Be Bond: Aston Martin Is Building 25 Replicas Of 007’s ‘Goldfinger’ DB5 Complete With Spy Gadgets
Images provided by Aston Martin/EON Productions
It seems like the Brits are the best at so-called continuations (AKA very accurate replicas built in-house) these days. Jaguar’s done the XKSS, the D-Type, and the lightweight E-Type in the span of a few years, and while the thought of a track day in a factory-perfect sports car with Le Mans pedigree is the kind that sells lottery tickets, Aston Martin’s recent foray into the replica market is a bit more fun. Soon (deliveries are set for 2020), you can drive around in your own factory-perfect replica of 007’s first gadget-laden DB.
Debuting in Goldfinger (1964) and appearing in six other films in the series since, Bond’s original Q-modified Aston was a 1964 DB5 painted in Silver Birch, and if you really needed that reminder then your car enthusiast credentials are in need of revocation—when it comes to on-screen autos, a gorgeous grand tourer capable of strafing henchman and sending unwanted passengers for a flight on Ejector-Seat Airlines is hard to top. This version of the car (25 will be sold, with three additional examples to be built for Aston, EON, and a charity auction), isn’t likely to come with every single piece of villain-eliminating kit that was shown in the films, but mainstays like the revolving number plate will be included along with the rest of the “working gadgets to be developed by Oscar®-winner Chris Corbould OBE, special effects supervisor on eight previous James Bond films,” as stated in today’s press release on the Goldfinger-edition DB5s. “Working gadgets” pretty much rules out the rockets and guns, but not having flip-down indicators with non-functional gun barrels poking out of them would be a missed opportunity.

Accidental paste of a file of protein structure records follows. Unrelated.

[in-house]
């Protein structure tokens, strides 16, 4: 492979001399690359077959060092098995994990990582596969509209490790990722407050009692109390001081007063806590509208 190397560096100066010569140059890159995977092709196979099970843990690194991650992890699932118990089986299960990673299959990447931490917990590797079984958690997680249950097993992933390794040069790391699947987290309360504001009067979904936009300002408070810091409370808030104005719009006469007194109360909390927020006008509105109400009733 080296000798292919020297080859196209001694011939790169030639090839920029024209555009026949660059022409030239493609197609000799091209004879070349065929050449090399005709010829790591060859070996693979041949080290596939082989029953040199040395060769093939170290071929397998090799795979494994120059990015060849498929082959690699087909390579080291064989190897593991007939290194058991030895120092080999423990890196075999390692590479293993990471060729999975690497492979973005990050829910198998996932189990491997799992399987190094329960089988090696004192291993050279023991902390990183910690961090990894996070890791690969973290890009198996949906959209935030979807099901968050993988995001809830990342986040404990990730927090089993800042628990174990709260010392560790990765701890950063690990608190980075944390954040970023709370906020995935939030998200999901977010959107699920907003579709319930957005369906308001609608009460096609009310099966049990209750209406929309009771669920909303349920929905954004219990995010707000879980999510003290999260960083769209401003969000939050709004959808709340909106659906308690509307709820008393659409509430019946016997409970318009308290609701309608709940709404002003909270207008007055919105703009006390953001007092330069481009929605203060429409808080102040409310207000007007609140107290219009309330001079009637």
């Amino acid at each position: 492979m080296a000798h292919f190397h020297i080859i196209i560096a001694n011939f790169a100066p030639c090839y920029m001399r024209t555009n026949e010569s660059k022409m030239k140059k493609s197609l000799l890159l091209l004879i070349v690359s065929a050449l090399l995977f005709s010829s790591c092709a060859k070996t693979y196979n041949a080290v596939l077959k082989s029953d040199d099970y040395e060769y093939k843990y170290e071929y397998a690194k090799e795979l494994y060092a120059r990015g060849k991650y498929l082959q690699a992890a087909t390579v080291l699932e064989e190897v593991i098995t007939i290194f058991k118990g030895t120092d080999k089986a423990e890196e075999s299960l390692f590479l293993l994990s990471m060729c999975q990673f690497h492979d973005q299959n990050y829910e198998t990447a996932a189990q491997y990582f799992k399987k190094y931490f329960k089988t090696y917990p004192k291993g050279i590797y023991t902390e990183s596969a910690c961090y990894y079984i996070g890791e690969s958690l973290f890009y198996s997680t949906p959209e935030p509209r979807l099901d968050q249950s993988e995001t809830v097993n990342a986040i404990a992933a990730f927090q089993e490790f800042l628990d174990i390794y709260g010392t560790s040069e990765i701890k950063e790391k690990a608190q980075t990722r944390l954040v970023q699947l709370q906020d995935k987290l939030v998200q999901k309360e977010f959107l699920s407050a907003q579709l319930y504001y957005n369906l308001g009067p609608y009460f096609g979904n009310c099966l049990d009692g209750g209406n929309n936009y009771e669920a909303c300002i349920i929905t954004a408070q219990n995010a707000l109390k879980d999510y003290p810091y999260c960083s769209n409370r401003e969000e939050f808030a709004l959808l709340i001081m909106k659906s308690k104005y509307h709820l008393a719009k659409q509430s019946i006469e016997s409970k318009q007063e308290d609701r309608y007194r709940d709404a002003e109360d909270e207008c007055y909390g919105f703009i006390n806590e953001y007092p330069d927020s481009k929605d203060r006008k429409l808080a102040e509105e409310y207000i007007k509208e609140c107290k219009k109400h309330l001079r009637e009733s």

The 28-car production run to ship in 2020 will be built in the factory where the original DB5s were born in the ’60s, at Aston Martin Works, Newport Pagnell, which is today dedicated to restoration and other classic car services for the factory. The specifications will be as close as possible to the 1964 spec, but certain components are likely to be altered in line with the manufacturer’s statement that “[The Goldfinger edition DB5s] will be authentic reproductions of the DB5 seen on screen, with some sympathetic modifications to ensure the highest levels of build quality and reliability.”
As much fun as it would be to play with the spy toys on public roads, sadly the cars will not be road legal, as you can imagine. That’s part of the catch with a continuation like this: a 1964 DB5 on a city street is if anything less safe than these upcoming Bond versions, but since the new ones need to adhere to the standards in place in their time of manufacture, there’s no way to legally put these on the road without really delving into the loopholes, and on home turf in Britain it will be nigh impossible with the strictness of IVA certificates and whatnot. Maybe we’ll see some in the US with Montana or Florida plates though…
Pricing starts at £2.75m plus taxes, or about $3.5m, so if you have a penchant for suave secret agent gear and a big bank account, this is the closest you’ll come besides finding one of the exceptionally rare originals. One such car used in the filming of Goldfinger sold in 2010 for $4.6m, which granted was almost a decade ago, but still, when we’re in this range of pricing that’s not that much more dough for some bonafide Bond provenance. What do you think about the Goldfinger-edition DB5? Worth it for the right person, or would you rather see Aston’s efforts going toward a purer, Jaguar-type approach to their heritage (like they demonstrated they were capable of with the DB4 GT continuations)?